Tuesday, 23 July 2024, 06:34 AM

Site: Cyber*School
Course: Cyber*School (Home)
Glossary: Glossary | English

Y

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a type of foreign bondindicates a bond which is issued from a foreign entity in the USA denominated in USD

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(YTD) Identifies the total return on a given date (present value).

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abbr. ISO currency code for japanese yen

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annual percentage return on an investment

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A line that plots the interest rates, at a set point in time, of bonds having equal credit quality, but differing maturity dates. The most frequently reported yield curve compares the three-month, two-year, five-year and 30-year U.S. Treasury debt. This yield curve is used as a benchmark for other debt in the market, such as mortgage rates or bank lending rates. The curve is also used to predict changes in economic output and growth. There are three main types of yield curve shapes: normal, inverted and flat (or humped). A normal yield curve is one in which longer maturity bonds have a higher yield compared to shorter-term bonds due to the risks associated with time. An inverted yield curve is one in which the shorter-term yields are higher than the longer-term yields. A flat (or humped) yield curve is one in which the shorter- and longer-term yields are very close to each other. The slope of the yield curve is also seen as important: the greater the slope, the greater the gap between short- and long-term rates.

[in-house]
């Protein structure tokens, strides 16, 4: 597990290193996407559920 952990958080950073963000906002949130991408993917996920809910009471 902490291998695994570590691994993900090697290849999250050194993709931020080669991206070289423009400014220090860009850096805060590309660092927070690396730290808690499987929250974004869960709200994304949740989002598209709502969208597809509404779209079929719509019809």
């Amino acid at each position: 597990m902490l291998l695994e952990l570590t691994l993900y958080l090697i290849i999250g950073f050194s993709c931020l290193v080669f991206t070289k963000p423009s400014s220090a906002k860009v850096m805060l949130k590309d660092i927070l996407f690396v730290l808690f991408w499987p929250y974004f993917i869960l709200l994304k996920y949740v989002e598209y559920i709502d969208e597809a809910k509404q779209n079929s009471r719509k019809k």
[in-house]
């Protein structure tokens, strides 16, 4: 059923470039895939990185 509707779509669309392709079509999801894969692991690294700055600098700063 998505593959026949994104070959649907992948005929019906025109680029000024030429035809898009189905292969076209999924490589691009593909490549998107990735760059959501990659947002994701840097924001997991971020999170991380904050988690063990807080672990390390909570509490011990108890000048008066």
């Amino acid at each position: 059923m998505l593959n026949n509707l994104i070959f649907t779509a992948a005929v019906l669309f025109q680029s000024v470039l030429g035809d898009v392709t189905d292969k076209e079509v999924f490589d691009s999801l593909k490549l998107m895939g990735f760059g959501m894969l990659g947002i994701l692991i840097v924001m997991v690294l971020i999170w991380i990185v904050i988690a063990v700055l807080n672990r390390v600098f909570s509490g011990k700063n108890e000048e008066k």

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abbr. Year-to-Date